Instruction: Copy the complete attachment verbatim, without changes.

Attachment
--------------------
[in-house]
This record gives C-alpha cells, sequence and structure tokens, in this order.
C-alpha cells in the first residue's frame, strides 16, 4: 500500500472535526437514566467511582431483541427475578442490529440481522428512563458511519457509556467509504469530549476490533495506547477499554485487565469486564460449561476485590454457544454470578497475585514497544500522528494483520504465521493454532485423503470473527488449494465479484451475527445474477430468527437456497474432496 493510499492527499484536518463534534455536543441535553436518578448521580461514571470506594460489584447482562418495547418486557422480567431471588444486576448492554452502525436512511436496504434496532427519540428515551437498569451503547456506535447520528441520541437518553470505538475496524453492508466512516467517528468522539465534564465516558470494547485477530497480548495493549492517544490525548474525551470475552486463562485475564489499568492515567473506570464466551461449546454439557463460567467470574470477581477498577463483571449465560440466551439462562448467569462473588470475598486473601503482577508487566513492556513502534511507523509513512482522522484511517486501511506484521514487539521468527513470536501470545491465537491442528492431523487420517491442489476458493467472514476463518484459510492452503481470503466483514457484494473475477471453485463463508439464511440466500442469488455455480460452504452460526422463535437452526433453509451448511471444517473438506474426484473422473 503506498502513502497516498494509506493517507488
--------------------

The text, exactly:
[in-house]
This record gives C-alpha cells, sequence and structure tokens, in this order.
C-alpha cells in the first residue's frame, strides 16, 4: 500500500472535526437514566467511582431483541427475578442490529440481522428512563458511519457509556467509504469530549476490533495506547477499554485487565469486564460449561476485590454457544454470578497475585514497544500522528494483520504465521493454532485423503470473527488449494465479484451475527445474477430468527437456497474432496 493510499492527499484536518463534534455536543441535553436518578448521580461514571470506594460489584447482562418495547418486557422480567431471588444486576448492554452502525436512511436496504434496532427519540428515551437498569451503547456506535447520528441520541437518553470505538475496524453492508466512516467517528468522539465534564465516558470494547485477530497480548495493549492517544490525548474525551470475552486463562485475564489499568492515567473506570464466551461449546454439557463460567467470574470477581477498577463483571449465560440466551439462562448467569462473588470475598486473601503482577508487566513492556513502534511507523509513512482522522484511517486501511506484521514487539521468527513470536501470545491465537491442528492431523487420517491442489476458493467472514476463518484459510492452503481470503466483514457484494473475477471453485463463508439464511440466500442469488455455480460452504452460526422463535437452526433453509451448511471444517473438506474426484473422473 503506498502513502497516498494509506493517507488